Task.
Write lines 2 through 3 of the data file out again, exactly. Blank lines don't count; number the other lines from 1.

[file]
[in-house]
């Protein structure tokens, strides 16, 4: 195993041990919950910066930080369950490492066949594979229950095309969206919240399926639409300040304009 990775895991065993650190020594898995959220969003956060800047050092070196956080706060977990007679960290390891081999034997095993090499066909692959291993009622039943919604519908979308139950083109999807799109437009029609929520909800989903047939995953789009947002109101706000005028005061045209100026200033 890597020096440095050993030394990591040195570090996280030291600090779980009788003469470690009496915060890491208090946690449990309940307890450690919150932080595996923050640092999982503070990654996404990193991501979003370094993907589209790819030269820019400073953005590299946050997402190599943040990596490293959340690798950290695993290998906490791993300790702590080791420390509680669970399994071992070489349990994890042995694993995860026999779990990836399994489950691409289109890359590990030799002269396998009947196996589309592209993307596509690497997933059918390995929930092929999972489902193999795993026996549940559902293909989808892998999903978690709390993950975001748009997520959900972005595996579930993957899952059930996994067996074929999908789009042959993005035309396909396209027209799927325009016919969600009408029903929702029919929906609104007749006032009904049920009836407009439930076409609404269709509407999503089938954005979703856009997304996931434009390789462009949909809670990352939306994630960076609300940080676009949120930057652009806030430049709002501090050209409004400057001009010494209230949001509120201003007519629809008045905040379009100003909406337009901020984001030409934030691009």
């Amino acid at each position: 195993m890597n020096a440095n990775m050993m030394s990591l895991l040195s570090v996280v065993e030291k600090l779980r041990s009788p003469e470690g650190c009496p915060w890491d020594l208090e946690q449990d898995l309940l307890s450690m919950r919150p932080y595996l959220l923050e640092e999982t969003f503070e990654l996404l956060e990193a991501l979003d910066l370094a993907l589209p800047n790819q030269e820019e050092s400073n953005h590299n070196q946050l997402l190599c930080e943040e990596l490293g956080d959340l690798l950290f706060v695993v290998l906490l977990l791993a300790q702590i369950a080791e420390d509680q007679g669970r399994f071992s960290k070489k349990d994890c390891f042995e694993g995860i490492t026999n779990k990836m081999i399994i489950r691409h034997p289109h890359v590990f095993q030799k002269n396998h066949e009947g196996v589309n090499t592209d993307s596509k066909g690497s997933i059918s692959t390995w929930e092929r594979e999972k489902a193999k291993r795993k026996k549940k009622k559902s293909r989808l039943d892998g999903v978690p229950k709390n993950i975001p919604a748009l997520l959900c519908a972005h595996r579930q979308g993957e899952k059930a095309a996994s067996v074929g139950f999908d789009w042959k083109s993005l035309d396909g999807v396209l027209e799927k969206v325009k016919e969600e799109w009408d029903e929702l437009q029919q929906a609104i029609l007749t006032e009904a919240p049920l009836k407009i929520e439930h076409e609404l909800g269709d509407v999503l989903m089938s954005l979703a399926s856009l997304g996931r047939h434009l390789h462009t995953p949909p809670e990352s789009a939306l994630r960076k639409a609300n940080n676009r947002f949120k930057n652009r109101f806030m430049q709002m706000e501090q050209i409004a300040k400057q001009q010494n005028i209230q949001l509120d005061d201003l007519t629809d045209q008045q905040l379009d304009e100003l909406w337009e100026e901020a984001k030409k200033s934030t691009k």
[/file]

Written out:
């Protein structure tokens, strides 16, 4: 195993041990919950910066930080369950490492066949594979229950095309969206919240399926639409300040304009 990775895991065993650190020594898995959220969003956060800047050092070196956080706060977990007679960290390891081999034997095993090499066909692959291993009622039943919604519908979308139950083109999807799109437009029609929520909800989903047939995953789009947002109101706000005028005061045209100026200033 890597020096440095050993030394990591040195570090996280030291600090779980009788003469470690009496915060890491208090946690449990309940307890450690919150932080595996923050640092999982503070990654996404990193991501979003370094993907589209790819030269820019400073953005590299946050997402190599943040990596490293959340690798950290695993290998906490791993300790702590080791420390509680669970399994071992070489349990994890042995694993995860026999779990990836399994489950691409289109890359590990030799002269396998009947196996589309592209993307596509690497997933059918390995929930092929999972489902193999795993026996549940559902293909989808892998999903978690709390993950975001748009997520959900972005595996579930993957899952059930996994067996074929999908789009042959993005035309396909396209027209799927325009016919969600009408029903929702029919929906609104007749006032009904049920009836407009439930076409609404269709509407999503089938954005979703856009997304996931434009390789462009949909809670990352939306994630960076609300940080676009949120930057652009806030430049709002501090050209409004400057001009010494209230949001509120201003007519629809008045905040379009100003909406337009901020984001030409934030691009």
């Amino acid at each position: 195993m890597n020096a440095n990775m050993m030394s990591l895991l040195s570090v996280v065993e030291k600090l779980r041990s009788p003469e470690g650190c009496p915060w890491d020594l208090e946690q449990d898995l309940l307890s450690m919950r919150p932080y595996l959220l923050e640092e999982t969003f503070e990654l996404l956060e990193a991501l979003d910066l370094a993907l589209p800047n790819q030269e820019e050092s400073n953005h590299n070196q946050l997402l190599c930080e943040e990596l490293g956080d959340l690798l950290f706060v695993v290998l906490l977990l791993a300790q702590i369950a080791e420390d509680q007679g669970r399994f071992s960290k070489k349990d994890c390891f042995e694993g995860i490492t026999n779990k990836m081999i399994i489950r691409h034997p289109h890359v590990f095993q030799k002269n396998h066949e009947g196996v589309n090499t592209d993307s596509k066909g690497s997933i059918s692959t390995w929930e092929r594979e999972k489902a193999k291993r795993k026996k549940k009622k559902s293909r989808l039943d892998g999903v978690p229950k709390n993950i975001p919604a748009l997520l959900c519908a972005h595996r579930q979308g993957e899952k059930a095309a996994s067996v074929g139950f999908d789009w042959k083109s993005l035309d396909g999807v396209l027209e799927k969206v325009k016919e969600e799109w009408d029903e929702l437009q029919q929906a609104i029609l007749t006032e009904a919240p049920l009836k407009i929520e439930h076409e609404l909800g269709d509407v999503l989903m089938s954005l979703a399926s856009l997304g996931r047939h434009l390789h462009t995953p949909p809670e990352s789009a939306l994630r960076k639409a609300n940080n676009r947002f949120k930057n652009r109101f806030m430049q709002m706000e501090q050209i409004a300040k400057q001009q010494n005028i209230q949001l509120d005061d201003l007519t629809d045209q008045q905040l379009d304009e100003l909406w337009e100026e901020a984001k030409k200033s934030t691009k």